Personally I find it hard to get past an articles headline; whether it be a blog post or a newspaper article. I don’t care if the article or report speaks of an important issue. I don’t care if it makes pertinent points that you wish me to engage with, or has information you want we to read – if the headline that is used, is an actual lie, or its premise is based on a lie. I rarely bother reading any further.

Granted perhaps some of my issue is a generational one. I was born in the mid 60;s. So I can fall into the generation of being a late Baby Boomer or a early Gen X. One of the distinctive markers between those two generations and Gen Y is that Baby Boomers like to discuss “Truth” and Gen X are not so concerned about discussing “Truth” but instead are more interested in getting on with the business of changing the world. Perhaps its this distinction which drives much of the media we feed on today. Sensationalism sells. It doesn’t matter what form of sensationalism we use, if it furthers our cause, then lets use it to our advantage. 

But, I find it interesting, that though we are happy to use a sensational headline to promote our cause – often the intention of the article is to inform or refute that which is purported by others. In other-words, we are the ones telling the truth and it is they who are lying. But I ask the questions, “Why are we so loose with the truth?” “Why is it, that we use, bend or distort the truth for our own purposes, while at the same time, willing to accuse another of lying?”

Lets call it what it is, “If its a lie, it is a lie! It’s dishonest! And if we tell a lie, then that makes us liars. In our battle to stand against a dishonest world, let us ensure that we don’t use the worlds methods to change it – instead, lets begin with our own inward and outward ethic of being rigorously honest. 

Leave a comment

Filed under Uncategorized

Activism, civil disobedience and prayer.

The refugee issue in Australia is a bit of a hot potato at the moment. For many, it’s an emotionally charged issue; one that has much anger, innuendo, misinformation that is propagated from the many facets of this complex problem. Currently our nation has a little lower than 5000 detainees in a variety of detention centres onshore and offshore. The current government ran a successful  stop the boats campaign prior to the last election amidst a number of other policies and won the right to govern in an overwhelming way. Since then the government has implemented a ‘successful’ turn back the boats policy where very few boat arrivals have made it to our shores.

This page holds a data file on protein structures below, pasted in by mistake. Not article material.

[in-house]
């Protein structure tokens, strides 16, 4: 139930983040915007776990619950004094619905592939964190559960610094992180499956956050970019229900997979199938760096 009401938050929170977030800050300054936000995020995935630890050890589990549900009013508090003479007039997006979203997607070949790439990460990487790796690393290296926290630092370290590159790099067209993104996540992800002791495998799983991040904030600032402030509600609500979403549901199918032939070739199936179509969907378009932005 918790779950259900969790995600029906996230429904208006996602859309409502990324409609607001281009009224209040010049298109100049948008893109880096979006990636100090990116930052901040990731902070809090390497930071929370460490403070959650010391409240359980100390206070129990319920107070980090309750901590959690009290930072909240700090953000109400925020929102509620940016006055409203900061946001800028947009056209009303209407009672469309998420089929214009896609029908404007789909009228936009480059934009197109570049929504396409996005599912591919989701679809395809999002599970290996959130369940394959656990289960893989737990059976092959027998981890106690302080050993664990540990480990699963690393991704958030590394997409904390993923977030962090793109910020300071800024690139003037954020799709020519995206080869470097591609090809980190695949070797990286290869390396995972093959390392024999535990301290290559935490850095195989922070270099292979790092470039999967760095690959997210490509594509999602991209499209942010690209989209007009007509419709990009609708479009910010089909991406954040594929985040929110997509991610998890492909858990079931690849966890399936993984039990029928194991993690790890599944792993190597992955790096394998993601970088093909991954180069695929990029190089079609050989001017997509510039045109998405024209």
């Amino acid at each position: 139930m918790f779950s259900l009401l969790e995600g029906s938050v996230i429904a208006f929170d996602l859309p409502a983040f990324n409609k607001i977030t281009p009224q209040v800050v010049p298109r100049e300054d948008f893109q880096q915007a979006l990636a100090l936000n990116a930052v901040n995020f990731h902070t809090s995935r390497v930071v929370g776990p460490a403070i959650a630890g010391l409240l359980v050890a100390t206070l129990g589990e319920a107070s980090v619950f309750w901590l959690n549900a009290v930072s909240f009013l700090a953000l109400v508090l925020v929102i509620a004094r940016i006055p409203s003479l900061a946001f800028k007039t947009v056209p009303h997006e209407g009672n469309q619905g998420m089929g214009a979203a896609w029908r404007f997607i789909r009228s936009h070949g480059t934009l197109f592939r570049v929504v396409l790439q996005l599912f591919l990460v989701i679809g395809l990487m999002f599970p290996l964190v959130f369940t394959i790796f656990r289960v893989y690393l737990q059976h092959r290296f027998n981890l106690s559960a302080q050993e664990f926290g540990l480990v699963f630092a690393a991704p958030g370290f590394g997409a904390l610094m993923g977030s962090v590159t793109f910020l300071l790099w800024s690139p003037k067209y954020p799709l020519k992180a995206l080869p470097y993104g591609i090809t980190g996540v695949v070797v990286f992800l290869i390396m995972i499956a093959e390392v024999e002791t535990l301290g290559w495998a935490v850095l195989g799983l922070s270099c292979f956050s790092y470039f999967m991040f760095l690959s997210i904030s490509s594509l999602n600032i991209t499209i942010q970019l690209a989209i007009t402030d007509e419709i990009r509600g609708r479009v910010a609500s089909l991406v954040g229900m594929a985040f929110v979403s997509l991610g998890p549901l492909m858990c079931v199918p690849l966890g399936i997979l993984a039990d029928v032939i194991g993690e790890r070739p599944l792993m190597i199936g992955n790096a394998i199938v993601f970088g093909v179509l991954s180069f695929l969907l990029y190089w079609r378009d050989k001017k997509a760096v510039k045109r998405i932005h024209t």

The intent of my post is not to examine the pro’s and con’s, the rights and wrongs of this policy and action. Rather my aim is to look at the issues of the people we have in detention. From a Christian perspective I believe that we need to treat all with dignity and respect. The Orthodox church has a great theology that is built upon the foundation that all are made in the image of God, and therefore, because all are the image bearers of God, all deserve to be treated with dignity and respect; not because the person in question deserves it – instead, it’s because we are made in the image of HIM who is worthy of all dignity and respect. The question of what constitutes treating someone with dignity and respect is a huge topic on its own in this discussion. There are millions of displaced people all around the world., most of them living in less than desirable circumstances; simply because  they are victims and in many cases perpetuators of not treating all with dignity and respect.

Our country is a signatory to the U.N Convention in which it agrees to care for those who seek its protection under international asylum law. Under this law we have a mandate to treat all who come to us for protection with dignity and respect. There is much circumstantial evidence that our governments may not be doing so to those they have placed under detention. My heart breaks for them. My soul yearns deeply towards God, and I pray that our government will treat them with dignity and respect and that they will have the wisdom of the Lord in making governmental policy.